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Asian citrus psyllids detected in Imperial County

The California Department of Food and Agriculture (CDFA) is announcing the detection of Asian citrus psyllids in Imperial County.

The insects have been found at several locations: at a residence in the community of Ocotillo, at a residence west of the community of Seeley, and at a citrus orchard due south of Seeley along the international border with Mexico.

A single detection of this pest triggers a quarantine, so the detection of multiple psyllids has set that process in motion. In the interim, CDFA will restrict movement of host plants at wholesale and retail nurseries within five miles of the find sites.

Additionally, CDFA is preparing to treat the two residences with Tempo, a product used for household pest control, both indoors and outdoors, for the control of common pests such as ants, cockroaches, flies, and fleas; and imidacloprid, a soil drench that will protect infested plants over time. At the citrus orchard, there are ongoing discussions between the grower and the Imperial County Department of Agriculture to evaluate treatment options.

“These latest detections reinforce that Asian citrus psyllid is a dangerous pest of citrus,” said CDFA Secretary A.G. Kawamura. “We are moving quickly to try to limit the risk and protect our state’s citrus industry.”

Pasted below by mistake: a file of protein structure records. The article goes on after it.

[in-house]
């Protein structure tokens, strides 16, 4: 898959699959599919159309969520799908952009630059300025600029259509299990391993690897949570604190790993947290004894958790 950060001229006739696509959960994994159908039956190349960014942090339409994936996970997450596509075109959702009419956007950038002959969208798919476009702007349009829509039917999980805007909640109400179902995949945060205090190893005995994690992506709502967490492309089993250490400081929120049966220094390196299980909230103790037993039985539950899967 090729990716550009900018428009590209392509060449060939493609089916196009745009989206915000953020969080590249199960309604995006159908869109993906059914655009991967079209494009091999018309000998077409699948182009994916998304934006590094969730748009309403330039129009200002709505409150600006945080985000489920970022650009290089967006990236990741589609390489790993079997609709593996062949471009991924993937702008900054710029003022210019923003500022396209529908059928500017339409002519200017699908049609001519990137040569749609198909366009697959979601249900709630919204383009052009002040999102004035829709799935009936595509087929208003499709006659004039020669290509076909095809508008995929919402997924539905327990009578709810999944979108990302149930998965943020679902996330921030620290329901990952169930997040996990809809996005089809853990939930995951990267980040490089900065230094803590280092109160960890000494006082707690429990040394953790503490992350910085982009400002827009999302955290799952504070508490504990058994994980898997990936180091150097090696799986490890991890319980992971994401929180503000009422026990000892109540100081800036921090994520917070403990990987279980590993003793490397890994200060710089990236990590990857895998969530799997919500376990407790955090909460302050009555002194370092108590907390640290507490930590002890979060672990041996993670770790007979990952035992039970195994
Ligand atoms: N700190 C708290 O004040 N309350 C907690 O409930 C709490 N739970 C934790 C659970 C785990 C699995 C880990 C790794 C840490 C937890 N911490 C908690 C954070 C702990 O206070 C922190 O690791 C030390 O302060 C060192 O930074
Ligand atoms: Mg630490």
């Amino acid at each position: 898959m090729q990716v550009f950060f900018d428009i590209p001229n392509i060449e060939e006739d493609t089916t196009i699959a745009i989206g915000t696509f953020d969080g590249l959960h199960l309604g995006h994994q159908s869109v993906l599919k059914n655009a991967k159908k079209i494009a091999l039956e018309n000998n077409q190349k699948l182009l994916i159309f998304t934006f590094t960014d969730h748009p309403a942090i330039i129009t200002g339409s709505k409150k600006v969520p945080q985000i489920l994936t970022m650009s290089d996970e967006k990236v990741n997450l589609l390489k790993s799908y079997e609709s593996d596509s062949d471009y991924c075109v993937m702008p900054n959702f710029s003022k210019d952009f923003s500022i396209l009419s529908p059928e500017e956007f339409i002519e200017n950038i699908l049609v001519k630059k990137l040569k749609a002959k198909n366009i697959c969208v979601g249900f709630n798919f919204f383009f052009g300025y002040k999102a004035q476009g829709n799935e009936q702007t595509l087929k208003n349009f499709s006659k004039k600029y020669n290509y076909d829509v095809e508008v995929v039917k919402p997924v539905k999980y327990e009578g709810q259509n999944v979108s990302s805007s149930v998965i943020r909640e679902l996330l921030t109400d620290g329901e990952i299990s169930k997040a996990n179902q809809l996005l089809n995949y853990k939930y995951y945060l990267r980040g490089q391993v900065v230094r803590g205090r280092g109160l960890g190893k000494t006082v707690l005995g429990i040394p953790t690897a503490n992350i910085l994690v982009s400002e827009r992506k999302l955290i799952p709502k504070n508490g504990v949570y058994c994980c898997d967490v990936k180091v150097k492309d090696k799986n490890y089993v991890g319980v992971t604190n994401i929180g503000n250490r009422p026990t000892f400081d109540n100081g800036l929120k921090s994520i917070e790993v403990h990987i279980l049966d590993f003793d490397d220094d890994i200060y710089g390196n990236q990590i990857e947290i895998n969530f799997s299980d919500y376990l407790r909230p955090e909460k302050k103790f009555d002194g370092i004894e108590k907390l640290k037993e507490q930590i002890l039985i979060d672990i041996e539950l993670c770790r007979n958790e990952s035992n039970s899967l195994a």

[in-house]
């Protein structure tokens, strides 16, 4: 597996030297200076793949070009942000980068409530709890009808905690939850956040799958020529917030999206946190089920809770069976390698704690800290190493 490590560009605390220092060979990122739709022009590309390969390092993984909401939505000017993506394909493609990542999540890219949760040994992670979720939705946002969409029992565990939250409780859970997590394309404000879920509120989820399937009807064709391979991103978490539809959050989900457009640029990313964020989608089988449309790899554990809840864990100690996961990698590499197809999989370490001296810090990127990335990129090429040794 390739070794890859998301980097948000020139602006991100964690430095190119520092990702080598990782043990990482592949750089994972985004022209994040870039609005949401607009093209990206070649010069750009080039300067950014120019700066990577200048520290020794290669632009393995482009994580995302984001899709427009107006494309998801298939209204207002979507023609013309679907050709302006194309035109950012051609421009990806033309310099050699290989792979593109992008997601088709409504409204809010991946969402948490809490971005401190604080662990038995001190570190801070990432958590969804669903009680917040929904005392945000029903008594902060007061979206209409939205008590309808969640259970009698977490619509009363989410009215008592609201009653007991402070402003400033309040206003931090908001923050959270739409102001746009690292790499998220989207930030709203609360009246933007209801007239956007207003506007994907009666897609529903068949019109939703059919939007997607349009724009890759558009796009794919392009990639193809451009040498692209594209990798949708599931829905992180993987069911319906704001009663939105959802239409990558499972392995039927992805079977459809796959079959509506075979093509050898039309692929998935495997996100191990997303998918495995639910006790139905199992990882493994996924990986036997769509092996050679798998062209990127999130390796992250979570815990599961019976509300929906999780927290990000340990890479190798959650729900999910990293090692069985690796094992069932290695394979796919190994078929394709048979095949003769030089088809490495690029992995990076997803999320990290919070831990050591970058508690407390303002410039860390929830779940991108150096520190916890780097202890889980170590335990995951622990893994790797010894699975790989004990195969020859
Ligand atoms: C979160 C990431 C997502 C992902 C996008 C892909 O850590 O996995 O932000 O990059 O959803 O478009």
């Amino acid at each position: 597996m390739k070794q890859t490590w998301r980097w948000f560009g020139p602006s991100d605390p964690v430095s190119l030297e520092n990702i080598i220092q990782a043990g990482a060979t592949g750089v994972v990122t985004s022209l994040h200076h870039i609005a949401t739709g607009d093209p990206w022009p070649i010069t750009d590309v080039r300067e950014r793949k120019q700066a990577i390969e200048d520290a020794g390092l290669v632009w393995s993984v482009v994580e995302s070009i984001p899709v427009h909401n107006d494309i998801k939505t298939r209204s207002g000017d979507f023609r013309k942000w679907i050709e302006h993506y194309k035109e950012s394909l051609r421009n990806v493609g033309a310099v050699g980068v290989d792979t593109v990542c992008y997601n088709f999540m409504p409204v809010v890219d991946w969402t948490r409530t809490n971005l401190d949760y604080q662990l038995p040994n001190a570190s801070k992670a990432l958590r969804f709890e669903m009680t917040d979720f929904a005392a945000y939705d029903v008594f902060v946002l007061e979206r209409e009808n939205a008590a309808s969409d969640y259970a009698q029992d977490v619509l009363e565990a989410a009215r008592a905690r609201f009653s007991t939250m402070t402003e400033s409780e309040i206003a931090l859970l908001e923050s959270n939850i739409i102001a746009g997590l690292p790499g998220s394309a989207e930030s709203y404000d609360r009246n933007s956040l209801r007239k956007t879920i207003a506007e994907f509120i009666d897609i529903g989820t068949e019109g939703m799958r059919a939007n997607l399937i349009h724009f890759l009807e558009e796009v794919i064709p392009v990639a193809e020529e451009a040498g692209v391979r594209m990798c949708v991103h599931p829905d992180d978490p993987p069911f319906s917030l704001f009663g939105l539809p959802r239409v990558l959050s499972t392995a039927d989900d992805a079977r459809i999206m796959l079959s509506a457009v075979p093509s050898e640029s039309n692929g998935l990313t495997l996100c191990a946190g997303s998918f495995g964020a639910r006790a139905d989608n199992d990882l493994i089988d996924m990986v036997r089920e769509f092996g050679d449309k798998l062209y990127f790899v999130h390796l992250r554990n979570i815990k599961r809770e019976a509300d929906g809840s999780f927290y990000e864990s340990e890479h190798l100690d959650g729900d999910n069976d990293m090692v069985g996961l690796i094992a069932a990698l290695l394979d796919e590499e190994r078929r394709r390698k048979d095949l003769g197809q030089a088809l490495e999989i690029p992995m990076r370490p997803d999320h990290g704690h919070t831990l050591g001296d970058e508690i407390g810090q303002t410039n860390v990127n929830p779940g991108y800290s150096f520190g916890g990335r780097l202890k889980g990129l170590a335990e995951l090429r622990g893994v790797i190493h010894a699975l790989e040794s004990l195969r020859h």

The Asian citrus psyllid is of grave concern because it can carry the disease huanglongbing (HLB). All citrus and closely related species are susceptible hosts for both the insect and the disease. There is no cure once a tree becomes infected. The diseased tree will decline in health until it dies.

The state of Florida first detected the pest in 1998 and the disease in 2005, and the two have now been detected in all 30 citrus producing counties in that state. The pest and the disease are also present in Louisiana. The states of Texas, Georgia, Mississippi, South Carolina and Alabama have detected the pest but not the disease. In California, psyllids have also been detected in San Diego County.

There is no indication that the psyllids detected in California to date carried HLB. A population of the pest just south of the international border, in Tijuana, is not carrying the disease.

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